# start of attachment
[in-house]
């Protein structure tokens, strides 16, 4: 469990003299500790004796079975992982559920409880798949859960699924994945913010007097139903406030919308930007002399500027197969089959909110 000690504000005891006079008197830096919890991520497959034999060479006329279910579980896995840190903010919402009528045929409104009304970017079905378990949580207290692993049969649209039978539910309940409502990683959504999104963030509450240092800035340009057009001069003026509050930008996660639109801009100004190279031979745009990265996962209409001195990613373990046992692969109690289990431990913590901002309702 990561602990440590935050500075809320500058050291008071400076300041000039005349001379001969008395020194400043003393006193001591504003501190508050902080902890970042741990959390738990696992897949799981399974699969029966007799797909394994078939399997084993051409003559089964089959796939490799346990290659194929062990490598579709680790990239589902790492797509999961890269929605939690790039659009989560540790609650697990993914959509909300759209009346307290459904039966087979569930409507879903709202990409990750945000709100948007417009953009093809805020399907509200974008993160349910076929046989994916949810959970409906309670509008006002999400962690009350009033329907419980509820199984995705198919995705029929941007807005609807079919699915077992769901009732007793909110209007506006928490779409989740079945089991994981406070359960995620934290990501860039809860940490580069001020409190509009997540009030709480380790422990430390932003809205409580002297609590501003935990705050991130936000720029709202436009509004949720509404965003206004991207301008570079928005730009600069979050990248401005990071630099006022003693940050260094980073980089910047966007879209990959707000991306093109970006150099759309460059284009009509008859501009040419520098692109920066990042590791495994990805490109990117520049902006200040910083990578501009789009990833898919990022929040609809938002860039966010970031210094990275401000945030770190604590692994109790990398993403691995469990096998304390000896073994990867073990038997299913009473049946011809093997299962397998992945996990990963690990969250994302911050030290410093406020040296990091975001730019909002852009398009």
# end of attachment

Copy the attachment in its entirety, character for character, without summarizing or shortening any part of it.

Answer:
[in-house]
């Protein structure tokens, strides 16, 4: 469990003299500790004796079975992982559920409880798949859960699924994945913010007097139903406030919308930007002399500027197969089959909110 000690504000005891006079008197830096919890991520497959034999060479006329279910579980896995840190903010919402009528045929409104009304970017079905378990949580207290692993049969649209039978539910309940409502990683959504999104963030509450240092800035340009057009001069003026509050930008996660639109801009100004190279031979745009990265996962209409001195990613373990046992692969109690289990431990913590901002309702 990561602990440590935050500075809320500058050291008071400076300041000039005349001379001969008395020194400043003393006193001591504003501190508050902080902890970042741990959390738990696992897949799981399974699969029966007799797909394994078939399997084993051409003559089964089959796939490799346990290659194929062990490598579709680790990239589902790492797509999961890269929605939690790039659009989560540790609650697990993914959509909300759209009346307290459904039966087979569930409507879903709202990409990750945000709100948007417009953009093809805020399907509200974008993160349910076929046989994916949810959970409906309670509008006002999400962690009350009033329907419980509820199984995705198919995705029929941007807005609807079919699915077992769901009732007793909110209007506006928490779409989740079945089991994981406070359960995620934290990501860039809860940490580069001020409190509009997540009030709480380790422990430390932003809205409580002297609590501003935990705050991130936000720029709202436009509004949720509404965003206004991207301008570079928005730009600069979050990248401005990071630099006022003693940050260094980073980089910047966007879209990959707000991306093109970006150099759309460059284009009509008859501009040419520098692109920066990042590791495994990805490109990117520049902006200040910083990578501009789009990833898919990022929040609809938002860039966010970031210094990275401000945030770190604590692994109790990398993403691995469990096998304390000896073994990867073990038997299913009473049946011809093997299962397998992945996990990963690990969250994302911050030290410093406020040296990091975001730019909002852009398009």